After my first two weeks at university passed by uneventfully, I decided to expand my horizons and in that spirit, joined two extracurricular clubs.
A lot of people would agree that I’m not very inclined towards sports. My only form of physical exercise consists of me running for an hour or so while listening to pop music two or three times a week. Suffice to say, yoga was going to be challenging for me. Still, I convinced my friend T, and we both went and signed up gleefully. Healthy mind and body, here I come! I was going to look like Natalie Portman after I finished all the seven sessions! Hell yes!
With much regret, I inform you, I do not look like Natalie Portman now.
The yoga teacher had the most amazingly lean figure I had ever seen on anyone. She had not an ounce of fat on her, and immediately, I felt a pang of envy. How did she do it? What did she eat? Did she eat at all? But she looked so strong! I wanted her body! But would I be willing to work hard enough for it? Did I have that much mental and physical strength to do so?
The correct answer is no. Duh.
She taught us to breathe “properly” and used a lot of Sanskrit jargon…. much of which sounded like names of Indian television soaps. I giggled quietly to myself and tried to breathe the way she had instructed. I took a deep breath in, and exhaled slowly. Then I did it five times more. And another three times. Then I looked up at the ceiling and breathed seven more times.
What I had failed to realize was; yoga was infinitely boring. We had to clear our minds and breathe and it took me a while to realize, but talking was most definitely a no-no during yoga. When this thought struck me, I turned numb. No wonder everyone was silent! It was like being in an old-fashioned silent movie. Oh no.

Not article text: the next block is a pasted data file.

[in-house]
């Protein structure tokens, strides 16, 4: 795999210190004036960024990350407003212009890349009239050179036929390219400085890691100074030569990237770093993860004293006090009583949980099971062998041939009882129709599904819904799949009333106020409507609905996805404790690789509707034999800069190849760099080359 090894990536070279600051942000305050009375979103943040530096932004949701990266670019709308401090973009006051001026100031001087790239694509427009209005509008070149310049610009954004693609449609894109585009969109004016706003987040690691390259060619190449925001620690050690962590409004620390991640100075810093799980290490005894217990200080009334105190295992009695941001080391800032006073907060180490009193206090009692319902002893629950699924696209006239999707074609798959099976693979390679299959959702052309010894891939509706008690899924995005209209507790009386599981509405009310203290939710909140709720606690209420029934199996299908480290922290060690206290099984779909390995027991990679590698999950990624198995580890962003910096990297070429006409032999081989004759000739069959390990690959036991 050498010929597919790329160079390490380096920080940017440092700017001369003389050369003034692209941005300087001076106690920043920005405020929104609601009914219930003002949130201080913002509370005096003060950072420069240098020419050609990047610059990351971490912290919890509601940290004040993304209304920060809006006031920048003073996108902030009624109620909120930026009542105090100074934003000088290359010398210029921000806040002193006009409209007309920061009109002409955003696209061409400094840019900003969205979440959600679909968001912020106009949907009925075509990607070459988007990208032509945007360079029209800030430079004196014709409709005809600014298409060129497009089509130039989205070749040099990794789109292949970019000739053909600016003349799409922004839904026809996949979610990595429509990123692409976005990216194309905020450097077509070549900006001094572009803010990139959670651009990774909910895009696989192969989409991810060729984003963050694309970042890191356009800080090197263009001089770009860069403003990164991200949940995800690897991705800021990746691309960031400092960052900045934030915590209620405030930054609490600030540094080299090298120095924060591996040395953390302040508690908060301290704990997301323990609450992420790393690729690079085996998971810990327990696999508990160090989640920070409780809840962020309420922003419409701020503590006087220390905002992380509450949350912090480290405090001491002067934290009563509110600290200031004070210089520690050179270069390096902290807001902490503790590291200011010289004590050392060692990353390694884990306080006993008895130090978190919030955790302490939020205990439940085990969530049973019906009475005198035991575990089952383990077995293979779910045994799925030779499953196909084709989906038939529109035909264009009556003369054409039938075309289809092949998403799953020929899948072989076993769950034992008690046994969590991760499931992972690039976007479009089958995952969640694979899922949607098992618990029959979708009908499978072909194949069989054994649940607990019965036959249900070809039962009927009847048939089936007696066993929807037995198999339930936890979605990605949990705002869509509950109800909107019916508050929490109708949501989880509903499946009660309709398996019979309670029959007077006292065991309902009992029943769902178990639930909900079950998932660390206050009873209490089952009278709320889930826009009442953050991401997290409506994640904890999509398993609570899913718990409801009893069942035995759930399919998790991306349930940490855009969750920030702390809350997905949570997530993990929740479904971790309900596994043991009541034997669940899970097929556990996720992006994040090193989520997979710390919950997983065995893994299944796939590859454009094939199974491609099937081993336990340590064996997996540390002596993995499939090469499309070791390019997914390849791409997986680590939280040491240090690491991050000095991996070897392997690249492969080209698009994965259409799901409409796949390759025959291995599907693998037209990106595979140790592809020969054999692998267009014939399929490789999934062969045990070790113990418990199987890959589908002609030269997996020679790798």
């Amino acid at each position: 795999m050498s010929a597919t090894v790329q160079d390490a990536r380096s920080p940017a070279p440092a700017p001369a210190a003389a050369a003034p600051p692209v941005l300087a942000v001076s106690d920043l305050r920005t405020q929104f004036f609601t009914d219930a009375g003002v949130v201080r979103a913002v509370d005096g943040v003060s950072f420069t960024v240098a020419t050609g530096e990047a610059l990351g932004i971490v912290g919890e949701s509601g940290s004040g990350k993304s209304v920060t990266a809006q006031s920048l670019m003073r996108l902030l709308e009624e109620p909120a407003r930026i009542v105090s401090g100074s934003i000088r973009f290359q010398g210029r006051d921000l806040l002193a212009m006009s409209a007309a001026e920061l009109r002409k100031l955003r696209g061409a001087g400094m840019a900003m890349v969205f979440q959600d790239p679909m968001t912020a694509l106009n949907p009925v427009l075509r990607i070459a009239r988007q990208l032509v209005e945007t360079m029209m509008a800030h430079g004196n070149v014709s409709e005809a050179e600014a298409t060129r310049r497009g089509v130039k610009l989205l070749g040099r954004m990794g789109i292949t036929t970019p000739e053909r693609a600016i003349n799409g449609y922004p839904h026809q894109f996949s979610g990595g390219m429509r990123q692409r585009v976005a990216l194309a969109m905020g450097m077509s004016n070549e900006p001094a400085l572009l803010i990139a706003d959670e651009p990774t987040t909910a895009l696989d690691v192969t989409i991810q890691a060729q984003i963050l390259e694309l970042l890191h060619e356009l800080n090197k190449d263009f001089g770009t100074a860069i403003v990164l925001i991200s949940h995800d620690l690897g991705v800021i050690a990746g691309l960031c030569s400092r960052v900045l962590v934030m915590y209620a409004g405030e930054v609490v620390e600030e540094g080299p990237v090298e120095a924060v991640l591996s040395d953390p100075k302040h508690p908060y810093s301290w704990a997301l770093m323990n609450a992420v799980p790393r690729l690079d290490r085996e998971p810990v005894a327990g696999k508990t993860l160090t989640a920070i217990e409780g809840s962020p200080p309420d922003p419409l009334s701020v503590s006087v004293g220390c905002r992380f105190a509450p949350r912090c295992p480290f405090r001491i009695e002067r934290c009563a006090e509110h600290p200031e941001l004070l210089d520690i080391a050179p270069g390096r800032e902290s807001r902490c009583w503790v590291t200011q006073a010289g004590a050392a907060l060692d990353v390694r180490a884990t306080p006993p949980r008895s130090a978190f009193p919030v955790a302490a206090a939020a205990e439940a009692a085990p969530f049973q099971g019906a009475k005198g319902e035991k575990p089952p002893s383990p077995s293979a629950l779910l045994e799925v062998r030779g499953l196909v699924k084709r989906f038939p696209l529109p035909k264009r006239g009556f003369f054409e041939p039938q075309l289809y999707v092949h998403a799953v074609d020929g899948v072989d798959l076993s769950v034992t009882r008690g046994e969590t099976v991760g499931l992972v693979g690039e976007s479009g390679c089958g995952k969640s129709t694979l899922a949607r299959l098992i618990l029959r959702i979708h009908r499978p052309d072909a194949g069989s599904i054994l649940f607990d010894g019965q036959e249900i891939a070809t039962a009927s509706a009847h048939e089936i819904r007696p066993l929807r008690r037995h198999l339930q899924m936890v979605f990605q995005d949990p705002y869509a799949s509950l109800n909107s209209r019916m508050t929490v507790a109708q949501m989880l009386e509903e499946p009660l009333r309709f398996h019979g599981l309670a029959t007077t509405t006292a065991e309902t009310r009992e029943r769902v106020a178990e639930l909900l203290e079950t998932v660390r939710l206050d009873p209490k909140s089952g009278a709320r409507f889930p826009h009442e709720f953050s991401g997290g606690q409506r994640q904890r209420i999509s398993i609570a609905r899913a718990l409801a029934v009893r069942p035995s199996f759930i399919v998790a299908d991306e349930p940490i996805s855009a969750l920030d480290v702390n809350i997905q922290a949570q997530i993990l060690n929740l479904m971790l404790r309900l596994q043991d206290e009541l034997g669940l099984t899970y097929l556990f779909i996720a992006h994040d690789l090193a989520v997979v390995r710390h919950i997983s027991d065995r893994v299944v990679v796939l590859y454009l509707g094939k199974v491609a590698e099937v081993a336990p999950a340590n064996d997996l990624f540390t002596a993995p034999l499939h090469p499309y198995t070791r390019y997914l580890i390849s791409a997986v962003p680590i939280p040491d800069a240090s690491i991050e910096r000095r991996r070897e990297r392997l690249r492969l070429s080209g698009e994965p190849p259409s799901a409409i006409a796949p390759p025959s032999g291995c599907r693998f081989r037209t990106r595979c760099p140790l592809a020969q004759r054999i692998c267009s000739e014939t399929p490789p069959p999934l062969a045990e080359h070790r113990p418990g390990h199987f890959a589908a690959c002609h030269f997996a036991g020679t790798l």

Nevertheless, I quelled my passionate cry of despair, and decided to give it a go until the end of class. Maybe actually doing the positions would be more worthwhile.
The actual positions were, so to speak, painful. Contorting your body into unconventional shapes while still remembering to breathe in and out and exhale every time the rainbow shines and the sun is in the sky is mentally and physically strenuous.
I’m sorry to say, after the first class, I never went again. Yoga just wasn’t for me. And being Indian didn’t make it any better. I felt like I’d failed the entire Indian race. I went home sore and angry and depressed.
Archery, on the other hand was delightful. I discovered my hidden natural talent at handling a bow and arrow, and soon I was ranked at the top of the class. The tutor was so impressed that he immediately proclaimed me to be the best archer he’d ever seen and gave me a gold medal to signify that.
I kid, I kid.
The first three sessions were horribly cramped, and only because Singapore’s weather gods decided to rain heavily every single Wednesday. Hence, we were shuffled into a little classroom because the rain made the ground too wet and we practiced on target boards that were a mere three metres away.
All of this changed, when one Wednesday, the sun shone brilliantly, and we discovered that we would finally be taken to the range. It was so much better, being able to move your arms freely without worrying about poking someone’s back with an arrow-tip, or swinging your bow around to and not accidentally striking a fellow archer right in the eye.
At the range, I discovered just how much I loved archery. This was the sport for me! Yoga was for people who could calm their minds in five seconds flat, AND THAT WAS NOT ME, DAMMIT. Over time, I loved hearing the twang of the bow as the arrow got released, and automatically straightening my posture every time I drew the arrow back. I felt like I was in a Lord Of The Rings movie, and every time my arrow left my bow, I imagined I was shooting at Gollum (because he scares the crap out of me and he deserves every single arrow that pierces his skin).
All in all, I’m quite happy that I get two hours a week, shooting arrows at a target board. It calms me down.
Yoga just makes me sad.